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I have an existing web project with Java on the backend. It uses absolute paths for linking between pages.

I'm currently converting the project to use jQuery Mobile. I first tried to use relative urls, but changing the whole url structure in the project wasn't that easy, especially when many of the urls are generated on the fly, and finding the correct relative path in respect to the currently displayed page was a bit complicated (mainly because of our own AJAX calls that target different URL endpoints on the server than the page itself).

So I started thinking if it was possible to change the JQM code to work with absolute urls only. I'm currently trying to change usage of location.hash to location.href to make it rewrite the whole path in the URL instead of just the part after hash. Did anyone of you try it? Is it possible?

Sidenote: Why does JQM have the relative URL model with hashes in the first place? Is it to support backtracking? It doesn't seem to me very likely, as they keep the whole history stack in the urlHistory field. Or is it just to handle relative links inside the pages? In that case, wouldn't it be worth considering to create two URL modes in JQM and let the user of the framework decide which one to use (probably in 'mobileinit'): one if the implementation uses relative links (i.e. a static HTML project where JavaScript does all the work), and another for absolute links (i.e. a dynamic web project where much of the computation is done on the server)? It could also solve the issue with stupid URLs like http://server.com/folder1/folder2/page.html#../../index.html...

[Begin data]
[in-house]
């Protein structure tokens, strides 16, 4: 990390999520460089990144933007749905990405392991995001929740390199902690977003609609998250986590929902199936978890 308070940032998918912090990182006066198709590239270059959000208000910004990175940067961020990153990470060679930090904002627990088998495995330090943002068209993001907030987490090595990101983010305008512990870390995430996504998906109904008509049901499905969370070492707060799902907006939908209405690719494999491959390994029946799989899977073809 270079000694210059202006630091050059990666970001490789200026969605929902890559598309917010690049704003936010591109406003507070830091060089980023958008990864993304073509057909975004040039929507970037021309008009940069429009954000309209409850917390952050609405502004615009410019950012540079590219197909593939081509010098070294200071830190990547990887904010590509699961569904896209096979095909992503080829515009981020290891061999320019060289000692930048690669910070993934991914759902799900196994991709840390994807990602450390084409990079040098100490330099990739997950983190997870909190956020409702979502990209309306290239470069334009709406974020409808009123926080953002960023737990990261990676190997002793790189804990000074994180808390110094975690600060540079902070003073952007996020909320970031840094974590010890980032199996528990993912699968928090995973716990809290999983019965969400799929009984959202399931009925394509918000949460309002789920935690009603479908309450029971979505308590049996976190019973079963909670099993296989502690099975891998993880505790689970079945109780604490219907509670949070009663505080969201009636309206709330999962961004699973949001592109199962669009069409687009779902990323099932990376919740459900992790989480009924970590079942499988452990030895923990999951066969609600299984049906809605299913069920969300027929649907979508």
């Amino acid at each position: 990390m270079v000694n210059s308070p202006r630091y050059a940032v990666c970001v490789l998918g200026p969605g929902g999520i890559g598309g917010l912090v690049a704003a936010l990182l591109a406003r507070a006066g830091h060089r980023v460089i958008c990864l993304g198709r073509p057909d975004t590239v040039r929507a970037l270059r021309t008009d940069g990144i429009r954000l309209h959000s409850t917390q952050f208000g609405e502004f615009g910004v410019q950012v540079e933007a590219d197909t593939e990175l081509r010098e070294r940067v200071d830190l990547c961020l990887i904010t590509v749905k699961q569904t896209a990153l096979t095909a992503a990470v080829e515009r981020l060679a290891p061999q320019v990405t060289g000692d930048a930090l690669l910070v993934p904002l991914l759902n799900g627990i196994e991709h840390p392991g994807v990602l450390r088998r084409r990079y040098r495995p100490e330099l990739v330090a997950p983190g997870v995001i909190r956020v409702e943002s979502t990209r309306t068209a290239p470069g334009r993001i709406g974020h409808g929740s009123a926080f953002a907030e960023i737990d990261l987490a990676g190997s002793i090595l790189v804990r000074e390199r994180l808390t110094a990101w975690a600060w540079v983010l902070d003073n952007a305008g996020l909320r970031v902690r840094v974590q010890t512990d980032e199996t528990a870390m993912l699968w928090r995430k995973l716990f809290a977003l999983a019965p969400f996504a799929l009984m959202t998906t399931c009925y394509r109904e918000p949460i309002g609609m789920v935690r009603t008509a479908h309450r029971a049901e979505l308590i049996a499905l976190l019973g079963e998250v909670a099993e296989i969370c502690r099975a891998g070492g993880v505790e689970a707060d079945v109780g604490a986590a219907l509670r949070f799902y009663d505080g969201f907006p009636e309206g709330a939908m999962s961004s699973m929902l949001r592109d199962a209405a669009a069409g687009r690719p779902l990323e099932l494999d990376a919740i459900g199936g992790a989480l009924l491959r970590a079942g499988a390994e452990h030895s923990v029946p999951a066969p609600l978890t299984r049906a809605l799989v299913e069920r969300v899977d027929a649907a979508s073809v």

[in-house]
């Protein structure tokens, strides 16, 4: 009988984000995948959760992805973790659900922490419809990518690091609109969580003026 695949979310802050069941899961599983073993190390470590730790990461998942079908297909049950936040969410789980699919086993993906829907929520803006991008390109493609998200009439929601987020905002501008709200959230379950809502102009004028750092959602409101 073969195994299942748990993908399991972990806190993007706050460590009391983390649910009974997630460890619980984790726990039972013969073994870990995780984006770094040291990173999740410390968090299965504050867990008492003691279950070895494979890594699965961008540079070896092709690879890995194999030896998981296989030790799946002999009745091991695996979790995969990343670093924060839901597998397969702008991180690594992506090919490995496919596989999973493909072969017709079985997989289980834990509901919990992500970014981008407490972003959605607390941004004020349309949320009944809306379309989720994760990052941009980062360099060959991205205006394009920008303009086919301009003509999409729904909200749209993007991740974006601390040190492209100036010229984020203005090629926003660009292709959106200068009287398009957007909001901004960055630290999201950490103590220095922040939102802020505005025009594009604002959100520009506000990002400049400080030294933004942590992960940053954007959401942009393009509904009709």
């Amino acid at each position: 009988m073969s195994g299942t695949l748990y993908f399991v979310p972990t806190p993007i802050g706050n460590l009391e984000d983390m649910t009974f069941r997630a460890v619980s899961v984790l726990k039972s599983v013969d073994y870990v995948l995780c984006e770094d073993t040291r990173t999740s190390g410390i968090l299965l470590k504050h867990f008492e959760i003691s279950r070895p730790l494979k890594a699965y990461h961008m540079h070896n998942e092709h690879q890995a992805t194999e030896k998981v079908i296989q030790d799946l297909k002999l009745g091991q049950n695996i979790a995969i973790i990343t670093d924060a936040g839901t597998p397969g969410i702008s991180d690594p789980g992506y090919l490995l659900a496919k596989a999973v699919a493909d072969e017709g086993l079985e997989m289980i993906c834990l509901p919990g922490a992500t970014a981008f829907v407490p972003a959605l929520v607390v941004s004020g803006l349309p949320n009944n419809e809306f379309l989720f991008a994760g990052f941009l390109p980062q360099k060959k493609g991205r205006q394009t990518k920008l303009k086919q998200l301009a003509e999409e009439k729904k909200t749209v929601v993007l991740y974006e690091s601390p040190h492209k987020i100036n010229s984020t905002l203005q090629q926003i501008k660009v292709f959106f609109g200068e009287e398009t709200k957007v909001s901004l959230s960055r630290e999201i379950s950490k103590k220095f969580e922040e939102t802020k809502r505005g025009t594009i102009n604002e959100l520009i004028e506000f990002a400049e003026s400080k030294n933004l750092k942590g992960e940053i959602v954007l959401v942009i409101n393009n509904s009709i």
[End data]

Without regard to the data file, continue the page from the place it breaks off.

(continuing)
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OK, so the naive solution with changing location.href cannot work, because browsers automatically refresh the whole page whenever location.href is changed (which we don't want in jQM). However, in HTML5, there is support for history.pushState, and there is a library History.js that can automatically detect if the feature is available and fallback to changing the hash for older browsers... –  Petr Bela Apr 19 '11 at 12:41

1 Answer 1

Why does JQM have the relative URL model with hashes in the first place? Is it to support backtracking?

My understanding of why they use # to navigate is because they want the page to feel more native. Having a single page holding everything and using smooth transitions between "pages" gives this illusion instead of having a link clicked and then waiting for the entirely new page to be downloaded.

Regarding trying to retrofit a website to work with jquery mobile, I saw on some blog suggesting:

        $(document).ready(function() {
            // disable ajax nav
            $.mobile.ajaxLinksEnabled = false;

So far I haven't gotten this to work with my existing page but it logically makes a bit of sense in that jqm will stop trying to convert your links to ajax requests like you suggested above. This means you forfeit some transitions when clicking links but it might save quite a bit of time to get a mobile page up...just wish I could get it to actually work.

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